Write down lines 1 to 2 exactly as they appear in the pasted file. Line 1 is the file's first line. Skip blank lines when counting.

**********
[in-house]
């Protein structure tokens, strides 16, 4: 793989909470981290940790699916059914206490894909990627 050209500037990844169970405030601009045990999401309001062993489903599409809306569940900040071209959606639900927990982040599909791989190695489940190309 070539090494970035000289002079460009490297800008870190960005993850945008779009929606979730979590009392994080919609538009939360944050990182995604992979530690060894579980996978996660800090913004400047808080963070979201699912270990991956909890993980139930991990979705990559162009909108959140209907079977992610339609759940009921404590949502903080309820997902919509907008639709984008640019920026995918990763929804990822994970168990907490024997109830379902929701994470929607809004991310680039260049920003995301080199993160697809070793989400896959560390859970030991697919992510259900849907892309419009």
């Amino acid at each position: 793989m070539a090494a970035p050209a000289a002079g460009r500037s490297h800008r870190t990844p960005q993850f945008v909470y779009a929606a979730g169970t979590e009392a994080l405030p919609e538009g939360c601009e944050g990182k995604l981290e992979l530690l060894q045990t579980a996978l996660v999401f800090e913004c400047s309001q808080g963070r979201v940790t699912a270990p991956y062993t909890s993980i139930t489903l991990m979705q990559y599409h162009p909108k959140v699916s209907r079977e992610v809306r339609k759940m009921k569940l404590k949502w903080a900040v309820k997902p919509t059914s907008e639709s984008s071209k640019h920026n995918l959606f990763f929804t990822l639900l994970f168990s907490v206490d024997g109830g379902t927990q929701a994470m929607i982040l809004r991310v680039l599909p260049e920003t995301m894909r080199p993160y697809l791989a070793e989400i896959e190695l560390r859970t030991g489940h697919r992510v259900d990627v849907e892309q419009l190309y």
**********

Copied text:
[in-house]
């Protein structure tokens, strides 16, 4: 793989909470981290940790699916059914206490894909990627 050209500037990844169970405030601009045990999401309001062993489903599409809306569940900040071209959606639900927990982040599909791989190695489940190309 070539090494970035000289002079460009490297800008870190960005993850945008779009929606979730979590009392994080919609538009939360944050990182995604992979530690060894579980996978996660800090913004400047808080963070979201699912270990991956909890993980139930991990979705990559162009909108959140209907079977992610339609759940009921404590949502903080309820997902919509907008639709984008640019920026995918990763929804990822994970168990907490024997109830379902929701994470929607809004991310680039260049920003995301080199993160697809070793989400896959560390859970030991697919992510259900849907892309419009």